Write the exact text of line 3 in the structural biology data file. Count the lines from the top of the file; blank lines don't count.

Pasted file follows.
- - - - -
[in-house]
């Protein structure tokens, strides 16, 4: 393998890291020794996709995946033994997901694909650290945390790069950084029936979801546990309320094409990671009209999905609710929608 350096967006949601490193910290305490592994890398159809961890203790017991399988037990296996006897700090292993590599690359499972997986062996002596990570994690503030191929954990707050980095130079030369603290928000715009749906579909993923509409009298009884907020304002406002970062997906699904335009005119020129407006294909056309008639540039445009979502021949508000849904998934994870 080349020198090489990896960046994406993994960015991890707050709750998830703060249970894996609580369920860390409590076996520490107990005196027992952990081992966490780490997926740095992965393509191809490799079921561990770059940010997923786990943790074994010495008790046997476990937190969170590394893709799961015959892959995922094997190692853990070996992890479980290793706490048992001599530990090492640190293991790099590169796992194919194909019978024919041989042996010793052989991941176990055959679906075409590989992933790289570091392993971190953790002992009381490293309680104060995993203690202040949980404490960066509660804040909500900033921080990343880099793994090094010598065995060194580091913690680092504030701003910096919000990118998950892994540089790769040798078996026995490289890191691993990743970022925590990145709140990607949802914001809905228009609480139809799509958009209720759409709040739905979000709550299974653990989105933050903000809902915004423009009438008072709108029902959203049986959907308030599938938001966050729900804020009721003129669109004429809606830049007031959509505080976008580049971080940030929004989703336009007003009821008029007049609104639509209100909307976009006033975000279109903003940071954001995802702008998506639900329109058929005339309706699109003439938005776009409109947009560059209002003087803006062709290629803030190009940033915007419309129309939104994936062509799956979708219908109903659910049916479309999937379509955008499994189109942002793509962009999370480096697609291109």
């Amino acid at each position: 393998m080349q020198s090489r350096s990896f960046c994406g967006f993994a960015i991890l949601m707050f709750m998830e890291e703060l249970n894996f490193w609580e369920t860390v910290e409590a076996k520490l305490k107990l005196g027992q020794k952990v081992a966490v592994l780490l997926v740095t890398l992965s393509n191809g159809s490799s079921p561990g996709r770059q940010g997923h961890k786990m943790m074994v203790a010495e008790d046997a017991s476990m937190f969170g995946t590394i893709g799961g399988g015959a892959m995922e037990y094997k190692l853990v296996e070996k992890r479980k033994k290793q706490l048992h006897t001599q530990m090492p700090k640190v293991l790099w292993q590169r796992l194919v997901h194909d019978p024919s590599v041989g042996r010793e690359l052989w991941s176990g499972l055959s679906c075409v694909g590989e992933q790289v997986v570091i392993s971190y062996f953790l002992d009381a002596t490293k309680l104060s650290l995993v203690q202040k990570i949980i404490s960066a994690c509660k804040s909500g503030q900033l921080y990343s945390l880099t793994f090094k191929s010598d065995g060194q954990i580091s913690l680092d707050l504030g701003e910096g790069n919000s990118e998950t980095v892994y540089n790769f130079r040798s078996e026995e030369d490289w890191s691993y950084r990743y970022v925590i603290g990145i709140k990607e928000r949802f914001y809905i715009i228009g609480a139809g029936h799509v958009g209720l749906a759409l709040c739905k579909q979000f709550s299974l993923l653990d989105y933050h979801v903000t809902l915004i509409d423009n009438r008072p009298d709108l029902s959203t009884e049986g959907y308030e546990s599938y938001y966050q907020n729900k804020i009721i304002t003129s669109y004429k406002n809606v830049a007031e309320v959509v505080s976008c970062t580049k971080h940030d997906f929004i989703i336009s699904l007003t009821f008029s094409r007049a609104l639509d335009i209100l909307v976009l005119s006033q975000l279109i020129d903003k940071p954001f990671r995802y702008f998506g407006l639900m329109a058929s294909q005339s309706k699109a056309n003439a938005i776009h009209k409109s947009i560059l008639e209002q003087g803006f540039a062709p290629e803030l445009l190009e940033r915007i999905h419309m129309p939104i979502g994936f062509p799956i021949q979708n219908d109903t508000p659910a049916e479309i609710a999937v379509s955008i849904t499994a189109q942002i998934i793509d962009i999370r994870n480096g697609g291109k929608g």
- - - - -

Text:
């Amino acid at each position: 393998m080349q020198s090489r350096s990896f960046c994406g967006f993994a960015i991890l949601m707050f709750m998830e890291e703060l249970n894996f490193w609580e369920t860390v910290e409590a076996k520490l305490k107990l005196g027992q020794k952990v081992a966490v592994l780490l997926v740095t890398l992965s393509n191809g159809s490799s079921p561990g996709r770059q940010g997923h961890k786990m943790m074994v203790a010495e008790d046997a017991s476990m937190f969170g995946t590394i893709g799961g399988g015959a892959m995922e037990y094997k190692l853990v296996e070996k992890r479980k033994k290793q706490l048992h006897t001599q530990m090492p700090k640190v293991l790099w292993q590169r796992l194919v997901h194909d019978p024919s590599v041989g042996r010793e690359l052989w991941s176990g499972l055959s679906c075409v694909g590989e992933q790289v997986v570091i392993s971190y062996f953790l002992d009381a002596t490293k309680l104060s650290l995993v203690q202040k990570i949980i404490s960066a994690c509660k804040s909500g503030q900033l921080y990343s945390l880099t793994f090094k191929s010598d065995g060194q954990i580091s913690l680092d707050l504030g701003e910096g790069n919000s990118e998950t980095v892994y540089n790769f130079r040798s078996e026995e030369d490289w890191s691993y950084r990743y970022v925590i603290g990145i709140k990607e928000r949802f914001y809905i715009i228009g609480a139809g029936h799509v958009g209720l749906a759409l709040c739905k579909q979000f709550s299974l993923l653990d989105y933050h979801v903000t809902l915004i509409d423009n009438r008072p009298d709108l029902s959203t009884e049986g959907y308030e546990s599938y938001y966050q907020n729900k804020i009721i304002t003129s669109y004429k406002n809606v830049a007031e309320v959509v505080s976008c970062t580049k971080h940030d997906f929004i989703i336009s699904l007003t009821f008029s094409r007049a609104l639509d335009i209100l909307v976009l005119s006033q975000l279109i020129d903003k940071p954001f990671r995802y702008f998506g407006l639900m329109a058929s294909q005339s309706k699109a056309n003439a938005i776009h009209k409109s947009i560059l008639e209002q003087g803006f540039a062709p290629e803030l445009l190009e940033r915007i999905h419309m129309p939104i979502g994936f062509p799956i021949q979708n219908d109903t508000p659910a049916e479309i609710a999937v379509s955008i849904t499994a189109q942002i998934i793509d962009i999370r994870n480096g697609g291109k929608g």